Fats supply the body with energy and are needed to digest, absorb, and transport the fat-soluble vitamins – A, D, E, and K and phytochemicals (like carotenoids and lycopenes). Fats play many other important roles in our body, including protecting vital organs and maintaining body heat. Fats are found in a variety of foods such as meat, fish, cream, butter, oils, and nuts. Fat molecules are made up of fatty acids, and there are four main types of fatty acids: saturated, monounsaturated, polyunsaturated, and trans-fatty acids.
Saturated Fatty Acids (SFAs)
SFAs are classified as saturated because they have no double bonds in their chemical structure, meaning they are saturated with hydrogen. Saturated fats are often solid at room temperature. These fats have been shown to increase harmful LDL cholesterol and total cholesterol.
Monounsaturated Fatty Acids (MFAs)
MFAs have one double bond in their chemical structure, which is why they are called ‘mono’ unsaturated. MFAs are often soft or liquid at room temperature and may help to decrease harmful LDL cholesterol and total cholesterol.
Polyunsaturated Fatty Acids (PUFAs)
PUFAs have more than one double bond hence the ‘poly’ in the name. PUFAs are also soft or liquid at room temperature and have been shown to have many health benefits such as reducing LDL cholesterol and total cholesterol, as well as lowering the risk of coronary heart disease.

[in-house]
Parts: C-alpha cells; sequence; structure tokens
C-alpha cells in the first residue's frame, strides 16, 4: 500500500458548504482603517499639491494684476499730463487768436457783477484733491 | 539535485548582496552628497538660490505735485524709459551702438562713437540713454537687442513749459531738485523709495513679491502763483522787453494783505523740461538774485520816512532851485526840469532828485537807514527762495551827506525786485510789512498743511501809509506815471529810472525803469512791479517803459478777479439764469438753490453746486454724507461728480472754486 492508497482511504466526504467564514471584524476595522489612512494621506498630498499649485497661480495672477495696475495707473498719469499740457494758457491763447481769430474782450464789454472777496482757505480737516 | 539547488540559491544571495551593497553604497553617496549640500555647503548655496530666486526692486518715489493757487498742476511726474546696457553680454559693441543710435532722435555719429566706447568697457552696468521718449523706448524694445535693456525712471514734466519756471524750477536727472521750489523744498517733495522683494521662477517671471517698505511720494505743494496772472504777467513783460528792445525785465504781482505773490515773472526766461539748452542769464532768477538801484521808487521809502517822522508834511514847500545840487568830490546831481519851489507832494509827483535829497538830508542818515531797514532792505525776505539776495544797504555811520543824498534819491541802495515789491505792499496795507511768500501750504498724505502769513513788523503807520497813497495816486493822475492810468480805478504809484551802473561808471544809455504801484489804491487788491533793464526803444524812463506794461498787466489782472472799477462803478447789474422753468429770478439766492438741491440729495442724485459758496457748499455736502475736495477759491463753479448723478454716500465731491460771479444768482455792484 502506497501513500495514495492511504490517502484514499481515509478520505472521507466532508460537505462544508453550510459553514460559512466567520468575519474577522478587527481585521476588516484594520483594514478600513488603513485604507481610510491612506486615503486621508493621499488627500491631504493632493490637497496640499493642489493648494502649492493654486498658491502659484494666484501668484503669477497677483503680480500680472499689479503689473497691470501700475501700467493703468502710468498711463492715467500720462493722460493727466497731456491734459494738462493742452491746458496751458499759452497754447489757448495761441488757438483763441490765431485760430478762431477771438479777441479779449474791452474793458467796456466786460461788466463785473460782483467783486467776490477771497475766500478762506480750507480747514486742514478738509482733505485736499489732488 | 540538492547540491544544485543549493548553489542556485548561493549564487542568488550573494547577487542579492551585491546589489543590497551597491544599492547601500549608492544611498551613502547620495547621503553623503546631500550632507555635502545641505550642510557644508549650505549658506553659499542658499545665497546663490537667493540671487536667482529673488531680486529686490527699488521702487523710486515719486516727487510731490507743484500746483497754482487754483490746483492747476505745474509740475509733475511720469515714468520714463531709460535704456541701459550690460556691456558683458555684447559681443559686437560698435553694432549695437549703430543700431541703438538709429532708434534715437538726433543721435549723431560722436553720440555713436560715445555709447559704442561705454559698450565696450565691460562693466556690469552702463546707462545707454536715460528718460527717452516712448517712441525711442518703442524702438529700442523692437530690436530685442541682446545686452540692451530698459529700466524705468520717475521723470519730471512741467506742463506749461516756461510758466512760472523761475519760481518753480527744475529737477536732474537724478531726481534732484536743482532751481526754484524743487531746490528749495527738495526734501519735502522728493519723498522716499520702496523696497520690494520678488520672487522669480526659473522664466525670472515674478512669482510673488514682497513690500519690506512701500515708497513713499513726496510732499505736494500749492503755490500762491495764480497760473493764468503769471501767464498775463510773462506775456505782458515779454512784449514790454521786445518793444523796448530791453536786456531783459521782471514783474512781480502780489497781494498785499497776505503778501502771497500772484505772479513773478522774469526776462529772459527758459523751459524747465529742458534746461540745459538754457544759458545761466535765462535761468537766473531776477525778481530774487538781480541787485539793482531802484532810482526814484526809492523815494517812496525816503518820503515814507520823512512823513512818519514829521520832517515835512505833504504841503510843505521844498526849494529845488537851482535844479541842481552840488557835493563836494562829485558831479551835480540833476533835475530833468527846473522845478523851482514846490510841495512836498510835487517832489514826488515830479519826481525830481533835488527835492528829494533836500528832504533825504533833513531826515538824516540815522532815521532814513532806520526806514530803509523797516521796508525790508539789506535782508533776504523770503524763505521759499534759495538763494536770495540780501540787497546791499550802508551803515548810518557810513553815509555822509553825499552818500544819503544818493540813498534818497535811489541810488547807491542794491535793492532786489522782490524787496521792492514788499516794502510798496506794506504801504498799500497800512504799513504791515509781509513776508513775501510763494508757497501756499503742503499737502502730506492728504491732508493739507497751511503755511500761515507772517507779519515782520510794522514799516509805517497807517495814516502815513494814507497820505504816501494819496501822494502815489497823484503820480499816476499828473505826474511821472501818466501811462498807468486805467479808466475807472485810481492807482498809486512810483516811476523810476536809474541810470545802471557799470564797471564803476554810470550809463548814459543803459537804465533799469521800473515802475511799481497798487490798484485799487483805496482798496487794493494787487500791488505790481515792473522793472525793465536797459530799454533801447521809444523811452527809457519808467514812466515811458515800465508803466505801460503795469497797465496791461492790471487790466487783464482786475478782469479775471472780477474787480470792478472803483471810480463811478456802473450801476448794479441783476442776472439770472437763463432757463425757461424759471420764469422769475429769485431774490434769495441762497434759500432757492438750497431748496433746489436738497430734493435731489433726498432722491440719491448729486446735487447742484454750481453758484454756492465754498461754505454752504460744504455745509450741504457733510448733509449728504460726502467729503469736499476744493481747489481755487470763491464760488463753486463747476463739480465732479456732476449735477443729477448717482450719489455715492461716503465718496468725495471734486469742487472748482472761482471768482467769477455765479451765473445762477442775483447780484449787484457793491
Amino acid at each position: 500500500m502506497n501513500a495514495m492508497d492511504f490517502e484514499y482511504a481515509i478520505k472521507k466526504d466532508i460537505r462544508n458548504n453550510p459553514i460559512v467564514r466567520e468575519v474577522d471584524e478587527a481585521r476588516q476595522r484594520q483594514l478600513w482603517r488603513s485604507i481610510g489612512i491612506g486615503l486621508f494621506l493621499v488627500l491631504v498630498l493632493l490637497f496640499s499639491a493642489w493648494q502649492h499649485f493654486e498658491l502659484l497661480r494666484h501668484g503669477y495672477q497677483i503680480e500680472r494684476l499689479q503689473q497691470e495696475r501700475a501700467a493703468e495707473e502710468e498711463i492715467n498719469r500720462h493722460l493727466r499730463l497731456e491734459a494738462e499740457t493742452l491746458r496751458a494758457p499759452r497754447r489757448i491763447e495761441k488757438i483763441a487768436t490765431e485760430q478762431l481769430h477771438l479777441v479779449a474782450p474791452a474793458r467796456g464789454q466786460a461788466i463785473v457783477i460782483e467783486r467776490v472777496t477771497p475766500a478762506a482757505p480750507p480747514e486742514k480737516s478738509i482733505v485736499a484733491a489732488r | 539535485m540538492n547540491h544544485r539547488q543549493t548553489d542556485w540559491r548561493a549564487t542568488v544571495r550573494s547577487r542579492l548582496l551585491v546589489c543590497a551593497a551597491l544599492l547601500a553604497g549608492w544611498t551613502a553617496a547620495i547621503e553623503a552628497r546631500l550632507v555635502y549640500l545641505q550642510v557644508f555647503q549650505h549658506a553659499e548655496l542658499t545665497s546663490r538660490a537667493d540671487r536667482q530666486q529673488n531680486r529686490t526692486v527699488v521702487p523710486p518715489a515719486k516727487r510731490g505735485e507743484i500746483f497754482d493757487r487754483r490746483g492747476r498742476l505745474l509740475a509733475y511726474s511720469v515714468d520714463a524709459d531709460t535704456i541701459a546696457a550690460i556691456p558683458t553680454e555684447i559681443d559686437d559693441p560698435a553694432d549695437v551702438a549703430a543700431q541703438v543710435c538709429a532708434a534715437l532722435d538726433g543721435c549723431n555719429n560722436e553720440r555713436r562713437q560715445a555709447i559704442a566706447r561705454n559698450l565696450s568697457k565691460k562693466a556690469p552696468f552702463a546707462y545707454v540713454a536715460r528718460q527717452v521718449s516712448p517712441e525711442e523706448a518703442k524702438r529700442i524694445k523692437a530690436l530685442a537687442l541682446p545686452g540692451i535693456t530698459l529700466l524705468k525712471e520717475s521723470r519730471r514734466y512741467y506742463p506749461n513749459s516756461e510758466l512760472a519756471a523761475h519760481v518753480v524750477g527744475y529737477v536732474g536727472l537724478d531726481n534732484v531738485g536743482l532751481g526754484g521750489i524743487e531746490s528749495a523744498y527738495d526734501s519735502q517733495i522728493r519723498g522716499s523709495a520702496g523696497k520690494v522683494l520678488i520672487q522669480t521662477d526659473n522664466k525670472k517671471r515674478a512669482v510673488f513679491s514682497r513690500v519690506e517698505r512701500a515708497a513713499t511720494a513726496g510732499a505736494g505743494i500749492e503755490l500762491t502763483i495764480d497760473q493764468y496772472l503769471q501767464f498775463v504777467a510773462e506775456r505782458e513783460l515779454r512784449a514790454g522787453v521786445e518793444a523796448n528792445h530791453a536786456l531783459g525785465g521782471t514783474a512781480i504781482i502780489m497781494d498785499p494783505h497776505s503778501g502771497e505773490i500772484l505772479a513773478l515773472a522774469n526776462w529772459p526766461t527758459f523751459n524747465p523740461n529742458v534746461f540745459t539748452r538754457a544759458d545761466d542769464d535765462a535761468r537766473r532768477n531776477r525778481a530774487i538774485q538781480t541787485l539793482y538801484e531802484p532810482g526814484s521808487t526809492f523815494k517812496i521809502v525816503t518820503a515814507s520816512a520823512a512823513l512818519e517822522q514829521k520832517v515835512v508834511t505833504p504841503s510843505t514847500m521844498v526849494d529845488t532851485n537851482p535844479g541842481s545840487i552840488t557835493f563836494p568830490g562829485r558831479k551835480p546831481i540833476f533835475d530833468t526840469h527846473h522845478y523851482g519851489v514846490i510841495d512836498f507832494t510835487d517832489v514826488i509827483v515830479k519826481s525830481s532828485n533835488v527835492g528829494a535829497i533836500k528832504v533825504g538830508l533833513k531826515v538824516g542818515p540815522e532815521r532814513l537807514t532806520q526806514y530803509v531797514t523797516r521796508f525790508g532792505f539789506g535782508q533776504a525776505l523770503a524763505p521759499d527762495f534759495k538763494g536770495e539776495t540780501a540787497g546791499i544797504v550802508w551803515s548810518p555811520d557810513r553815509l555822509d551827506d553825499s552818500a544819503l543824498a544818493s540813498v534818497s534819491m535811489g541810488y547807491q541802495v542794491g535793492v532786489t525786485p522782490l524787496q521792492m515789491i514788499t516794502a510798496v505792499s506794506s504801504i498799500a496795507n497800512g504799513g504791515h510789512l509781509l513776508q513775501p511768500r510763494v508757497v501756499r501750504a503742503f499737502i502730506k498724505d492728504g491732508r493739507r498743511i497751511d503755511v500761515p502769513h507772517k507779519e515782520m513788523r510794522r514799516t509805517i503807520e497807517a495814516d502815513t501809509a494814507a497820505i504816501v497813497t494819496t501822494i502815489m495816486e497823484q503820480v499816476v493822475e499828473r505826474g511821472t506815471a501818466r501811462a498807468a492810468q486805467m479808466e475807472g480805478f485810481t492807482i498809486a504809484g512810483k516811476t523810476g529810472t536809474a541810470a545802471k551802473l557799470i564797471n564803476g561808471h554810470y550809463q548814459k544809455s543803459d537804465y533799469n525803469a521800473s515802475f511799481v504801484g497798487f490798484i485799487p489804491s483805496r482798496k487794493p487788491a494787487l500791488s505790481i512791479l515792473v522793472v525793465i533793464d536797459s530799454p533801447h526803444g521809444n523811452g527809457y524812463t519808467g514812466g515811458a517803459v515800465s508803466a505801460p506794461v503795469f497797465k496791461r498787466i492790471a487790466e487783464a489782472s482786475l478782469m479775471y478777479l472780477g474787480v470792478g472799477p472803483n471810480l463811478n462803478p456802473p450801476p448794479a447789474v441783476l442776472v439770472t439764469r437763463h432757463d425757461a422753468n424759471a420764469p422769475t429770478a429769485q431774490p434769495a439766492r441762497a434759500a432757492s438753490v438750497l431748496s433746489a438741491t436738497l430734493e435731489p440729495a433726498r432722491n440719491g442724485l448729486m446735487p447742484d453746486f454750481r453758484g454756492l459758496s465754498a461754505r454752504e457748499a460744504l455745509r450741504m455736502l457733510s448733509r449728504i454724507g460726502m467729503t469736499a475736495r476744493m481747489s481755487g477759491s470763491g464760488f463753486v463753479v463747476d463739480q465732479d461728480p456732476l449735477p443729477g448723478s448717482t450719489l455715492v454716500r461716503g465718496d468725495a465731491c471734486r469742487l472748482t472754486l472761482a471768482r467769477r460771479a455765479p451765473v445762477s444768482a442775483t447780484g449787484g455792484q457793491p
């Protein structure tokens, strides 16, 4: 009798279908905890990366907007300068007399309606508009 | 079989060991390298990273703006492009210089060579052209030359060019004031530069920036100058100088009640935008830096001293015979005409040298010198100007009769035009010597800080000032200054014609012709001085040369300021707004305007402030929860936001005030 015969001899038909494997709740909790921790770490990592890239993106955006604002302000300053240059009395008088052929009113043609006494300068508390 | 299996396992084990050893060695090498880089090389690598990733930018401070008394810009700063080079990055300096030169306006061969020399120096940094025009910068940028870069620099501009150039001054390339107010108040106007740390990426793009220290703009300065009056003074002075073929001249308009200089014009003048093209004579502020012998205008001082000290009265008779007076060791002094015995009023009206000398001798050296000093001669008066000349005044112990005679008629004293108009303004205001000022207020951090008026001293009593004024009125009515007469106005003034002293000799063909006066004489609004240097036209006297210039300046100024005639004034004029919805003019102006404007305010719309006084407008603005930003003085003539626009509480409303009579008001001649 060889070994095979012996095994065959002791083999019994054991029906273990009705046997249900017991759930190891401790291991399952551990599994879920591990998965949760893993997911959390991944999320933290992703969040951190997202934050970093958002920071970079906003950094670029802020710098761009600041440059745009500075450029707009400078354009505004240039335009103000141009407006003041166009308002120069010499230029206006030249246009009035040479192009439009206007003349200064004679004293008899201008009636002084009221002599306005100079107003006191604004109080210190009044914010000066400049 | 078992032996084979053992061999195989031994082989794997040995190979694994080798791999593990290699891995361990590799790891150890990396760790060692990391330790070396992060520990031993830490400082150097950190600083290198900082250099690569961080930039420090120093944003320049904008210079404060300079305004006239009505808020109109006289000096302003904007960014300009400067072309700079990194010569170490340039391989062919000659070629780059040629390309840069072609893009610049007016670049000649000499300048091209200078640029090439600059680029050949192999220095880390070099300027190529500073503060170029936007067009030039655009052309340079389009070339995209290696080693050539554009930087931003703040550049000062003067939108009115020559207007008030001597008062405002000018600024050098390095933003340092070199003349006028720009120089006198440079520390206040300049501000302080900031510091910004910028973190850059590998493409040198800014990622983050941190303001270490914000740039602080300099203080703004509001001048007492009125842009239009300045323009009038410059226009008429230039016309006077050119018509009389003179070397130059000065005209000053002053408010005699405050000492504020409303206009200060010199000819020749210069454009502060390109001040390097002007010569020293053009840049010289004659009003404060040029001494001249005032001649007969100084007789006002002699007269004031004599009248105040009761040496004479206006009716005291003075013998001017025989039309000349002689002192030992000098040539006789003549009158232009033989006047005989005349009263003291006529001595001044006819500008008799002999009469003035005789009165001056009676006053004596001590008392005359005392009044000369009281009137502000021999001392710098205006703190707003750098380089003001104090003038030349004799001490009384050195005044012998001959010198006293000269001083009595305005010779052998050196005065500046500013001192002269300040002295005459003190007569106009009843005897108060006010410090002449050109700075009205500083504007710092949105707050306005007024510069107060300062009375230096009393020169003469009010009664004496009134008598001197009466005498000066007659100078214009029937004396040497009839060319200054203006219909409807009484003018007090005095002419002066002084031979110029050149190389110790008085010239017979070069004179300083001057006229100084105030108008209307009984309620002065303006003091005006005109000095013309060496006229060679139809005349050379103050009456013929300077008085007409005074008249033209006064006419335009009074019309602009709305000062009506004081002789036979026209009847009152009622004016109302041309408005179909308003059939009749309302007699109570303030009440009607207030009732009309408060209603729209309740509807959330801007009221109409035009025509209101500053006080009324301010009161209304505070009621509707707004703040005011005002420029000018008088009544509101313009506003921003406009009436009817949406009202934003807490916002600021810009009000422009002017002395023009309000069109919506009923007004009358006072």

- Omega-3 fatty acids and Omega-6 fatty acids are two types of polyunsaturated fatty acids that have received a lot of attention. Omega-3 fatty acids, in particular DHA and EPA, are associated with numerous health benefits.
Trans Fatty Acids
Trans-fatty acids are formed when unsaturated fatty acids are hydrogenated, chemically altered to add more hydrogen and make a normally liquid fat into a solid fat. Trans-fatty acids are harmful to health, as they increase LDL, increase total cholesterol and increase risk for coronary heart disease, cancer, and type 2 diabetes.
What is the Recommended Daily Fat Intake?
- Adults age 19 and older should limit their daily total fat intake to 25-30% of their total daily calorie intake.
- Avoid or keep trans-fat intake as low as possible.
- Saturated fat intake should be limited to 10% or less of total daily calorie intake.
- Choose mono- and polyunsaturated fats more often than saturated fats.
Common Food Sources of Fats:
|Saturated Fatty Acids|
|Whole Milk||Palm Oil|
|Monounsaturated Fatty Acids|
|Olive Oil||Canola Oil|
|Polyunsaturated Fatty Acids|
|Sesame Seeds||Flax Seeds|
|Soybean Oils||Canola Oil|
|DHA and EPA|
|Trans Fatty Acids|
|Stick margarine||Food made with hydrogenated fats|
|Commercially fried food||Shortening|
Did You Know?
Fats can help make food taste and smell good! The smooth creamy feeling in your mouth when you eat ice cream is due to the fat content from the cream. All foods can be enjoyed, but foods high in saturated fat should be eaten in moderation.